Hardly a week goes by without at least one person asking me why I chose to leave sunny Florida for gray, cold and snowy Michigan. I typically go through a long list of reasons — I hated the hot weather, alligators are scary, no one has any ambition, there are giant pictures of fetuses on the side of the highway and intolerant religious zealots hold way too much influence in the state’s government and society at large. I finally stumbled upon an article in The Palm Beach Post to which I can direct people when they ask me why I came here. Summarizing my frustration with Florida in one headline, it is entitled, “Florida bill to reward ‘family-friendly’ films is derided as 1950s-style moral censorship.”

According to Florida law, “family-friendly” films are currently eligible to receive a tax credit worth two percent of their production costs. The incentive program is designed to bring filmmakers to the state and create jobs all the while promoting a “wholesome” society. Florida state Rep. Stephen Precourt (R–Orlando) — whose district includes Walt Disney World — is leading the push to expand the credit to five percent and exclude productions that exhibit “nontraditional family values.” Questioned about his motives, Precourt said, “think of it as like Mayberry,” referring to the fictional setting “The Andy Griffith Show” in which minorities were seen, not heard — if they were even portrayed at all — and all women embodied stereotypical homemaker roles.

The broader point of the tax credit is to portray “nontraditional” family values — any family without one mother and one father — as some sort of immoral affront to society that must be excluded from the benefits that “traditional” families are entitled to. This is, at its core, just another attempt by the religious right to engineer society according to its own moral sentiments. To put this in perspective, the movie “Confessions of a Shopaholic” was deemed too violent for the “family-friendly” credit because two women fought over a pair of shoes.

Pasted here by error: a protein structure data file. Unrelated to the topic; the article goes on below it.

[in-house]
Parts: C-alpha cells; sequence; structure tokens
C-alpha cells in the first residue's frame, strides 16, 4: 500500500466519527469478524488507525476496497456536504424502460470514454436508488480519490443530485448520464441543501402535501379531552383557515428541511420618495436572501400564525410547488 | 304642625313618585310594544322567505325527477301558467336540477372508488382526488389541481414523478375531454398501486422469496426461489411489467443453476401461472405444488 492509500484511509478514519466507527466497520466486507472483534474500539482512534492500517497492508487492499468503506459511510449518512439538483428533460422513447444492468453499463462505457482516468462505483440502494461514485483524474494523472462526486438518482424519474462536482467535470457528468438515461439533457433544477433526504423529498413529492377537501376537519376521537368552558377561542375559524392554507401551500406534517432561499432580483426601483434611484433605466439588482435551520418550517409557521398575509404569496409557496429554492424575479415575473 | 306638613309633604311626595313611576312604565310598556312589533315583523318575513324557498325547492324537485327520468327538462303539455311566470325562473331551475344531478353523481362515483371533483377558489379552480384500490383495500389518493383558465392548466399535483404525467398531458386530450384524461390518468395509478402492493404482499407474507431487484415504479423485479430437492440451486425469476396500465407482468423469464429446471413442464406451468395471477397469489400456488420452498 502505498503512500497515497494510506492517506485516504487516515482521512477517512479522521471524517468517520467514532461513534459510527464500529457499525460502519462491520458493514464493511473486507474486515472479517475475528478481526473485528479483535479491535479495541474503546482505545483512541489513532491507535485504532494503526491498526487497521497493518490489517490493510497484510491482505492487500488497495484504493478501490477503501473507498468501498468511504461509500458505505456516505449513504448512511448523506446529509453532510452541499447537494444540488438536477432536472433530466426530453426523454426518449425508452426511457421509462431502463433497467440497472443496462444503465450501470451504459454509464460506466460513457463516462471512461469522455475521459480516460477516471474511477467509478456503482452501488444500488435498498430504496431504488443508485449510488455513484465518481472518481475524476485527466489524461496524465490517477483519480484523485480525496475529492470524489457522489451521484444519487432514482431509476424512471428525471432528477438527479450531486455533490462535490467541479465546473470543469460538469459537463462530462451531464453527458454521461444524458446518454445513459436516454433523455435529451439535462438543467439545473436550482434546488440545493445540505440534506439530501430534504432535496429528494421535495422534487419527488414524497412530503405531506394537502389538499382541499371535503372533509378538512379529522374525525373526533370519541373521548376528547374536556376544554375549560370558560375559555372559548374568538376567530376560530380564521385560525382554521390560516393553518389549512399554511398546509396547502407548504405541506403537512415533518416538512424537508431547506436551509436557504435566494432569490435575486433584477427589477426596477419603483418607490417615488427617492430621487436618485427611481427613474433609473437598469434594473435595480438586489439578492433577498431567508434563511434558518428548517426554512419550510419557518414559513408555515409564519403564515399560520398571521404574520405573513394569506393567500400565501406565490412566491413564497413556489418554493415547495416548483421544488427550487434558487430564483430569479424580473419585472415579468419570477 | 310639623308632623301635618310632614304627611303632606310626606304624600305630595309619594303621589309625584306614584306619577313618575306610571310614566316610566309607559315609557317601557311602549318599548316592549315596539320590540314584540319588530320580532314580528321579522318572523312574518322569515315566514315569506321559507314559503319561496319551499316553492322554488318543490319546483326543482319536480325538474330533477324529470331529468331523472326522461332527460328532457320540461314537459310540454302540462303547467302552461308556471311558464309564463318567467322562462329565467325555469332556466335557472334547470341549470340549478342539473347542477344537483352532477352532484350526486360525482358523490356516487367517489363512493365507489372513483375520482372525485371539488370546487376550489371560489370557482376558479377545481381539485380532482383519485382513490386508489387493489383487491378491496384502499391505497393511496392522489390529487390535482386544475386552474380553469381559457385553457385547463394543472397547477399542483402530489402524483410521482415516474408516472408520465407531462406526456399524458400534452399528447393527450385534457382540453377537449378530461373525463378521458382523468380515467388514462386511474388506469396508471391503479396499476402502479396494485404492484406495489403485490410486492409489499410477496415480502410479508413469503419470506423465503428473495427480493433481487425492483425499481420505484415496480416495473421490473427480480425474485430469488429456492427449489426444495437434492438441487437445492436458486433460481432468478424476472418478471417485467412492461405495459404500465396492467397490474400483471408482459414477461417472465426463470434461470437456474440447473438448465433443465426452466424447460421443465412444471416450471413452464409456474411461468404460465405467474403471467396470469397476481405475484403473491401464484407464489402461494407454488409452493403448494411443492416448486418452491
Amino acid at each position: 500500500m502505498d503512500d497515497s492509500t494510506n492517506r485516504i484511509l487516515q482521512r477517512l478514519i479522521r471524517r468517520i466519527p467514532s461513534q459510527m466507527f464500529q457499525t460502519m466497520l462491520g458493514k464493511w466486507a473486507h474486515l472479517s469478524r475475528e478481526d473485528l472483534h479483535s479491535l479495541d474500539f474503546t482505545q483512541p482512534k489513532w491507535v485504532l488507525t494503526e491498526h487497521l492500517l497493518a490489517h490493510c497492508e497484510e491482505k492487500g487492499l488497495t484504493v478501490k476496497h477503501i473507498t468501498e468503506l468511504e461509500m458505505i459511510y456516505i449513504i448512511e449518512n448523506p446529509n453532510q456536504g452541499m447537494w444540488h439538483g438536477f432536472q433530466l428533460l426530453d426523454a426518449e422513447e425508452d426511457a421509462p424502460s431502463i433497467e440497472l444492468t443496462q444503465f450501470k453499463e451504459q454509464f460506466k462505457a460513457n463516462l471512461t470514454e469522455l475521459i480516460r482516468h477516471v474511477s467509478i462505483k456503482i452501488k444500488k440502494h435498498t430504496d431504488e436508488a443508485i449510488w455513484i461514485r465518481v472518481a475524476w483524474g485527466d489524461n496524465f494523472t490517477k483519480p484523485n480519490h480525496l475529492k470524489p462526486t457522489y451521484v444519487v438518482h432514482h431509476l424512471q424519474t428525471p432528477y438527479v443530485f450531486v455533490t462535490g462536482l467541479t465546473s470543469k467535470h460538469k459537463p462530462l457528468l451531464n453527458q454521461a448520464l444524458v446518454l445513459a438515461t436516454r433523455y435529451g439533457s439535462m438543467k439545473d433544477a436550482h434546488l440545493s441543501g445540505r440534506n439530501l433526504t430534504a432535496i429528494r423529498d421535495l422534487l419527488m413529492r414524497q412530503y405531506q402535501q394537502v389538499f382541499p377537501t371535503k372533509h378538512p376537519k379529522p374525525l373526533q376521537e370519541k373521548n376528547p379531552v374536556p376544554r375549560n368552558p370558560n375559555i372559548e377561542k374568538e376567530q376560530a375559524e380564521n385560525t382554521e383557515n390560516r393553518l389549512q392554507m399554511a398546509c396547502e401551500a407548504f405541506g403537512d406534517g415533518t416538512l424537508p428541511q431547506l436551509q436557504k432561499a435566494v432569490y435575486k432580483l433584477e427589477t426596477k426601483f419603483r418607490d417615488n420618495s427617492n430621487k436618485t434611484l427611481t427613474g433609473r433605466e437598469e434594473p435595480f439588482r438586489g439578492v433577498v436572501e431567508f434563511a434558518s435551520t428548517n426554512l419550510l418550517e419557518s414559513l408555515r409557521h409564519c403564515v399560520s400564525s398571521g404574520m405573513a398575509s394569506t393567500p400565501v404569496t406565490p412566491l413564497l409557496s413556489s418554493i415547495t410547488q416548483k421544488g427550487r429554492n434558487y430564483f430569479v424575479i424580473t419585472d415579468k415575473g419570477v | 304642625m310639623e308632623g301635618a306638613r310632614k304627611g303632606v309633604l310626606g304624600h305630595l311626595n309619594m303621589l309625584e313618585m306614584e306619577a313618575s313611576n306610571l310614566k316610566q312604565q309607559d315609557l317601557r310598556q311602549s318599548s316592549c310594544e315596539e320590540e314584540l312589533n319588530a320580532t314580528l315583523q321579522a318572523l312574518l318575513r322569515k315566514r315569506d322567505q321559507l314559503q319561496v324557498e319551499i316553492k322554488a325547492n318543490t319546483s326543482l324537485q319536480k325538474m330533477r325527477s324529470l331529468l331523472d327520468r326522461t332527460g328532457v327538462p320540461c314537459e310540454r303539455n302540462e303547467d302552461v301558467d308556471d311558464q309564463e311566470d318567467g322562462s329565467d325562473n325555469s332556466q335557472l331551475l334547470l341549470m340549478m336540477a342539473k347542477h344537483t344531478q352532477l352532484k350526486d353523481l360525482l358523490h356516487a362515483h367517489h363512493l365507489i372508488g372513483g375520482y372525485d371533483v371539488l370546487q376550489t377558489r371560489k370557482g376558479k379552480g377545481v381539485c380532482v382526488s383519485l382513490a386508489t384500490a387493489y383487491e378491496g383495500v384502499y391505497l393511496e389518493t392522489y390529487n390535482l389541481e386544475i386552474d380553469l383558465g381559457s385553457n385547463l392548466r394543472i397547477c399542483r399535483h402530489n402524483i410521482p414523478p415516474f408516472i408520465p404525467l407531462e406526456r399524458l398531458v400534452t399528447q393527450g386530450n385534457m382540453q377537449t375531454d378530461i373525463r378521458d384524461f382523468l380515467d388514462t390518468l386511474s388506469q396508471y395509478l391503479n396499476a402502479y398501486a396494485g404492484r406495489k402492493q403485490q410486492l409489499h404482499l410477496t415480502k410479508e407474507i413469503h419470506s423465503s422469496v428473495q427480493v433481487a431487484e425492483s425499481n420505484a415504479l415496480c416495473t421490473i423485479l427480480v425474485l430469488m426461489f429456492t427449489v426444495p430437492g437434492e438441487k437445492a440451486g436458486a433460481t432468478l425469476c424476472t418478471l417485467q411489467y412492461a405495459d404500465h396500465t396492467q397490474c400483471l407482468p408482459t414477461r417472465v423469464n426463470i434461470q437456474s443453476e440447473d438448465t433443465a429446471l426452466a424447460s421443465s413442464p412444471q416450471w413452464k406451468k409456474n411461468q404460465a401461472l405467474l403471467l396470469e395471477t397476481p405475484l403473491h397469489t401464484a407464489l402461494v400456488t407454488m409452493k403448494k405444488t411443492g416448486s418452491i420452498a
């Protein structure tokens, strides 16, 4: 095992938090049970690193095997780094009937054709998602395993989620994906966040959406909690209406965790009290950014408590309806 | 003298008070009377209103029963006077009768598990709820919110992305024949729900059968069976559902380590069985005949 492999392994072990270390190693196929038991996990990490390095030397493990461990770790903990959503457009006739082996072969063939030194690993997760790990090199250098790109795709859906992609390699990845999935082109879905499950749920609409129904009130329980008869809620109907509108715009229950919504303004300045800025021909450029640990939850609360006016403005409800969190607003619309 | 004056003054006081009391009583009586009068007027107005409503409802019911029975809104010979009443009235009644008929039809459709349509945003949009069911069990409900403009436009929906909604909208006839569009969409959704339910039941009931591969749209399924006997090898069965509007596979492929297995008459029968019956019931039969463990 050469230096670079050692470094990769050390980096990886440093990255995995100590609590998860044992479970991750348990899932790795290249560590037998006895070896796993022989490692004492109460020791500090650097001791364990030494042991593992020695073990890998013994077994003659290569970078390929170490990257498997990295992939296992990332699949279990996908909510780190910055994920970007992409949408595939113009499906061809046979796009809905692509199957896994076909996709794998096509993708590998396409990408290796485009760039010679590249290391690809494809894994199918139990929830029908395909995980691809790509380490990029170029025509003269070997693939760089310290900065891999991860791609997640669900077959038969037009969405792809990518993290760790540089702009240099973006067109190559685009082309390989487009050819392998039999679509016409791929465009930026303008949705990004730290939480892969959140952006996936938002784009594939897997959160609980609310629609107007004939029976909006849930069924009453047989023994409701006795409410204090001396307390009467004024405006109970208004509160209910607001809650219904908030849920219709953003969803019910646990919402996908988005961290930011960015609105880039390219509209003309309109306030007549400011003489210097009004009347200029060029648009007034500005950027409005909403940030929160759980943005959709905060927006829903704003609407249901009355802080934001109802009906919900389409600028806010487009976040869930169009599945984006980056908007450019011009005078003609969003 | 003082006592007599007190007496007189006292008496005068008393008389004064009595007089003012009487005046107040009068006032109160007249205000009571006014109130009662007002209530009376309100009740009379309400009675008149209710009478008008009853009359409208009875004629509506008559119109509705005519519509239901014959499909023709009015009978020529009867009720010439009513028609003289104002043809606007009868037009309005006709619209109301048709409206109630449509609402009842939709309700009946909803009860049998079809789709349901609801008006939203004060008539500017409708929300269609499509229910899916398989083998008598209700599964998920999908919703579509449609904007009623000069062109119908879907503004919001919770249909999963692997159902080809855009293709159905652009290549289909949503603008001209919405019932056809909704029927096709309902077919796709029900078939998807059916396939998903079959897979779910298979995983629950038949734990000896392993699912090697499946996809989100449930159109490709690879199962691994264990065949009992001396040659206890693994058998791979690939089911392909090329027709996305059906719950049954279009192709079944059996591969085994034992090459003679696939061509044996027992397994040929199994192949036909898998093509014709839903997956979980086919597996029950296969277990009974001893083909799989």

Discrimination, as you all know, isn’t limited to the South. People who don’t uphold the “traditional values” are treated as less than human by society’s self-appointed morality police, who hold a disproportionate influence over government policy.

Last semester, I wrote a viewpoint for the Daily as an open letter to the president of the American Family Association of Michigan, Gary Glenn. (AFA has extreme views on family values, 10/27/2009) I responded to his assertion that the Daily’s editorial staff was “so far left and so intractably intolerant of those with a diversity of opinion on this issue that they really do think anyone who dares disagree with them… really are just a bunch of hatemongers.” This is an organization that boycotted Disney because it provided health care for gay employees’ partners and that encourages members to shop only at stores that say “Merry Christmas” and not those that say “Happy Holidays.” An organization “so intractably intolerant” exists in this state and it, along with its “pro-family” allies, have been influential in upholding — and extending — the institutional discrimination consistently faced by members of the LGBT community across the country.

Some of these groups’ antics border so closely to the insane that they even appear comical at times. But discrimination must be eliminated — and there is no shortage of it to be rooted out. The most egregious example is the Marriage Protection Amendment tacked on to Michigan’s constitution in 2004. This barred same-sex couples from the 1,138 rights, privileges and benefits of marriage, according to a 2004 report by the U.S. Government Accountability Office. The amendment has engendered several problems stemming from the lack of legal structure that comes with marriage. For example, when two partners raise a child together, there is no recourse for the non-biological parent to assert custody even if he or she played an equal role in the child’s life since his or her birth. This was exactly what happened to Michigan’s own Renee Harmon, who must now go to court to fight for the right to see the children she had raised for a decade.

It doesn’t stop there. Discrimination against gay people is so engrained that they are prevented from openly serving in the armed forces to protect a country that actively denies them equal treatment. And yet, still many serve, hiding their sexual orientations from those around them to protect those who call their lifestyle immoral and wrong.

Tax policies shouldn’t be used as an arm of the “pro-family” movement to indoctrinate children via films and re-engineer our culture based on its concept of “traditional” values. Instead of accepting the treatment of members of the LBGT community as second-class citizens, it is imperative that we shun arbitrary definitions of “traditional” and “pro-family” values and see them for what they are: discrimination in disguise.

Alex Schiff is an assistant editorial page editor. He can be reached at aschiff@umich.edu.

Leave a comment

Your email address will not be published.